Poor diets and sedentary lifestyles are known to contribute to the nation’s childhood obesity problem. But a new study has found a surprising new contributing factor: Prenatal exposure to air pollution.
The study, published in the American Journal of Epidemiology, is based on an analysis of pregnant women and their children in New York City. Researchers from Columbia University's Mailman School of Public Health found the women who were exposed to higher concentrations of chemicals called polycyclic aromatic hydrocarbons were more than twice as likely to have children who were obese by age 7 than unexposed women.
The chemicals are a common urban pollutant, caused by the burning of oil, fuel, gas, coal and even tobacco.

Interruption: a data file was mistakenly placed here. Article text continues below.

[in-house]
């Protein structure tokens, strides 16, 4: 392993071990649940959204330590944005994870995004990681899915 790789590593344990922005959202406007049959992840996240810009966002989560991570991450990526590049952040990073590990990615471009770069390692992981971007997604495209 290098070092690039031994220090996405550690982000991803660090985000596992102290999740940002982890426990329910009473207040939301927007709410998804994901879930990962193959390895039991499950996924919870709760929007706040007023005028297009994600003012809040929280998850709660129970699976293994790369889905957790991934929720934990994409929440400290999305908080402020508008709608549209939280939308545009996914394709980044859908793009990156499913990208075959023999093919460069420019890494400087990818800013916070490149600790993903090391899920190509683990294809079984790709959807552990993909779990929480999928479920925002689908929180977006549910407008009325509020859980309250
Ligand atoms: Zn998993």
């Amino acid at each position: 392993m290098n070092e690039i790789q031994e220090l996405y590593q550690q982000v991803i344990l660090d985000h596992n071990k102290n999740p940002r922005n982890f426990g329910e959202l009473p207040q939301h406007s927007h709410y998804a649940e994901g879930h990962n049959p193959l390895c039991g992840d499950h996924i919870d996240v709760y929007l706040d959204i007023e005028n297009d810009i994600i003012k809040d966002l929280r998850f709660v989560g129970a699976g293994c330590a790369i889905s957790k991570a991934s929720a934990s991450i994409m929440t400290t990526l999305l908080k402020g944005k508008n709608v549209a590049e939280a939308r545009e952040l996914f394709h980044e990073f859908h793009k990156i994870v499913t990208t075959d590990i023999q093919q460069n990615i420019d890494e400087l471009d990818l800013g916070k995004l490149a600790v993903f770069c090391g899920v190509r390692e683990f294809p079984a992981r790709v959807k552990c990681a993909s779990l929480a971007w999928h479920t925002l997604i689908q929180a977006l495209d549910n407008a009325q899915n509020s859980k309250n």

"Obesity is a complex disease with multiple risk factors. It isn't just the result of individual choices like diet and exercise," said lead researcher Dr. Andrew G. Rundle. "For many people who don't have the resources to buy healthy food or don't have the time to exercise, prenatal exposure to air pollution may tip the scales, making them even more susceptible to obesity."
For the study, researchers tracked 702 non-smoking pregnant women through prenatal clinics at NewYork-Presbyterian Hospital and Harlem Hospital. Children of women exposed to high levels of pollution during pregnancy were nearly twice as likely to be obese at age 5 and 2.26 times more likely to be obese at age 7, as those whose moms had lower levels of exposure.
Prior studies in animals have found pollutants cause gains in fat mass and may block the processes by which fat cells shed shrink in size.
Previous Columbia research found that prenatal exposure to pollutants can affect childhood IQs and is linked to anxiety, depression and attention problems in young children.